Guest Author - Jason P. Ruel
Condoms. They are made of many different materials. They come in many colors and textures. They are meant to protect you against pregnancy and transmission of sexually transmitted diseases (STDs). Why should you consistantly use them?
Condoms are a contraception method, or barrier, that can prevent pregnancy and the exchange of bodily fluids like blood, semen, and vaginal fluids, only when used properly. This is important to consider since the primary routes to STD transmission and pregnancy is the passage and exchange of these bodily fluids. While non-adequate research and misinformation in health classes and education programs has caused debate about the effectiveness of condoms, research continues to show that condoms are effective and one of the best methods available in helping the prevention of pregnancy and transmission of sexually transmitted diseases.
The CDC (Center for Disease Control) recently put out some blurbs (PSA's) about consistant condom usage. Latex condoms, when used consistently and correctly, are highly effective in preventing the transmission of HIV, the virus that causes AIDS. In addition, correct and consistent use of latex condoms can reduce the risk of other STDs. Latex condoms, when used consistently and correctly, can reduce the risk of transmission of gonorrhea, chlamydia, and trichomoniasis. Latex condoms, when used consistently and correctly, can reduce the risk of genital herpes, syphilis, chancroid, and HPV only when the infected areas are covered or protected by the condom. The use of latex condoms has been associated with a reduction in risk of HPV-associated diseases, such as cervical cancer.
So what is this whole "correctly and consistantly" schtick all about? Exactly that a person must correctly use and consistantly use condoms in order for them to be effective the way we want them to be. If we incorrectly use them, or don't consistanly use them, the chances of pregnancy and STD transmission goes through the roof.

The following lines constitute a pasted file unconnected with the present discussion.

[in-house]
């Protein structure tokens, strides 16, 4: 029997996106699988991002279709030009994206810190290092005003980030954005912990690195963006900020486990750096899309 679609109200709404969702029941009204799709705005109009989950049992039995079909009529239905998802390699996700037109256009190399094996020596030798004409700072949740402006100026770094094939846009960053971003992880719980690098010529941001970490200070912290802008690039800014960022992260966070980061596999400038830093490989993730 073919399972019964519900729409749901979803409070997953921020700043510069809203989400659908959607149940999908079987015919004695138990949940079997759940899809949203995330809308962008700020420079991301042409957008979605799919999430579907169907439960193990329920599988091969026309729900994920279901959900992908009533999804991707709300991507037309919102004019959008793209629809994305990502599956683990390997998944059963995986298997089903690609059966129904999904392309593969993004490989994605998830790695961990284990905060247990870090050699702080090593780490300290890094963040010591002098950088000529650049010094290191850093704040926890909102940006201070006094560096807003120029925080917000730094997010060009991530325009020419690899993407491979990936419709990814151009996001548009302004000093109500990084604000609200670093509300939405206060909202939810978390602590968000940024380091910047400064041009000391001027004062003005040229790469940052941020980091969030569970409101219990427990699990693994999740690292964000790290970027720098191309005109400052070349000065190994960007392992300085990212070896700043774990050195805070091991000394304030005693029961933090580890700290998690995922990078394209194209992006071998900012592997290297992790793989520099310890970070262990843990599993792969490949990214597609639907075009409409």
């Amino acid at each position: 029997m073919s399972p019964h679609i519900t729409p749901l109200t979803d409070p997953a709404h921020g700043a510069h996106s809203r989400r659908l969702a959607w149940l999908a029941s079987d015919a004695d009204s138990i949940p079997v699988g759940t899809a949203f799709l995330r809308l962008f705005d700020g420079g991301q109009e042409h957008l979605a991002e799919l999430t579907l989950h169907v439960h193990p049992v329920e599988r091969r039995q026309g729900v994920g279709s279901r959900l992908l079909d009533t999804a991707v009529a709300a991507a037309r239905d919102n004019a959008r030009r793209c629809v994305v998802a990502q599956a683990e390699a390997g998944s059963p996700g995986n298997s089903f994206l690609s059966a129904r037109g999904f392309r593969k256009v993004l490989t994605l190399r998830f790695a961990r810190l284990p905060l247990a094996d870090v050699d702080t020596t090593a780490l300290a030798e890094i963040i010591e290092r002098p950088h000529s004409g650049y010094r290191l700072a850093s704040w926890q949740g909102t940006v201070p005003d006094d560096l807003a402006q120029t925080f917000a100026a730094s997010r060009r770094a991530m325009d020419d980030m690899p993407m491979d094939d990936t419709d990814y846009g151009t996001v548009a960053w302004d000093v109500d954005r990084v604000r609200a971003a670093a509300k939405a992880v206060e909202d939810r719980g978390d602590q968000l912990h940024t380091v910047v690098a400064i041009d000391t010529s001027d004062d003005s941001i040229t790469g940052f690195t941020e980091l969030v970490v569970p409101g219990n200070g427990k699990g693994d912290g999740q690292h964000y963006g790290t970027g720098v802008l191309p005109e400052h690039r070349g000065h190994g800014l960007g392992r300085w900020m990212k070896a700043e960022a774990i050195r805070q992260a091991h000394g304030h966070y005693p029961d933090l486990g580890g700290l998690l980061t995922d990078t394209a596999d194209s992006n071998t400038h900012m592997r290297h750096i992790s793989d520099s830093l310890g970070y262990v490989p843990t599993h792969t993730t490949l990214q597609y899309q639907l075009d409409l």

One of the many reasons for incorrect or inconsistant use is people fear breakage or it falling off during sexual activity. While this is a genuine fear, it should be noted that not all "accidents" are harmful. As many as 24 to 65 percent of these "accidents" occur before intercourse and pose no biological risk of pregnancy or STD infection if a new condom is used for intercourse. Note how that this is BEFORE intercourse, not during. The bottom line, pay attention and always be aware.
A couple interesting fact about breakage and slippage of condoms: Breakage rates during anal sex for gay men in four prospective studies ranged from 0.5 percent to 12 percent, with rates less than two percent in three of the studies. A study published in the American Journal of Public Health observed female sex workers in Nevada brothels, where condom use is required by law, and found that of 353 condoms used by the sex workers during the study, none broke or fell off during intercourse, and only two (0.6 percent) slipped off during withdrawal. Studies have reported breakage rates during vaginal intercourse ranging from zero percent to 6.7 percent. Most studies report that condoms break less than two percent of the time during intercourse or withdrawal. Condoms fall off the penis in 0.6 percent to 5.4 percent acts of vaginal intercourse and may slip down the penis without falling off in 3.4 percent to 13.1 percent of acts of vaginal intercourse.
Research shows that consistent condom use among sexually active individuals has increased. In 2001, the Centers for Disease Control and Prevention Youth Risk Behavior Surveillance Summaries found that among currently sexually active students in grades nine through 12 nationwide, 57.9 percent reported that either they or their partner had used a condom during last sexual intercourse compared to 58.0 percent in 1999, 56.8 percent in 1997, 54.4 percent in 1995, and 52.8 percent in 1993. The National Survey of Family Growth reported that 20 percent of American women 15 to 44 years of age reported using a condom in 1995 compared to 15 percent in 1988 and 12 percent in 1982.
This is good news. We need to make sure that we protect ourselves by consistantly using condoms. They are one of the most effective barriers to pregnancy and STD transmission. In our last Condoms 101 article, we will explore correct use of condoms.
BellaOnline's Gay Lesbian Editor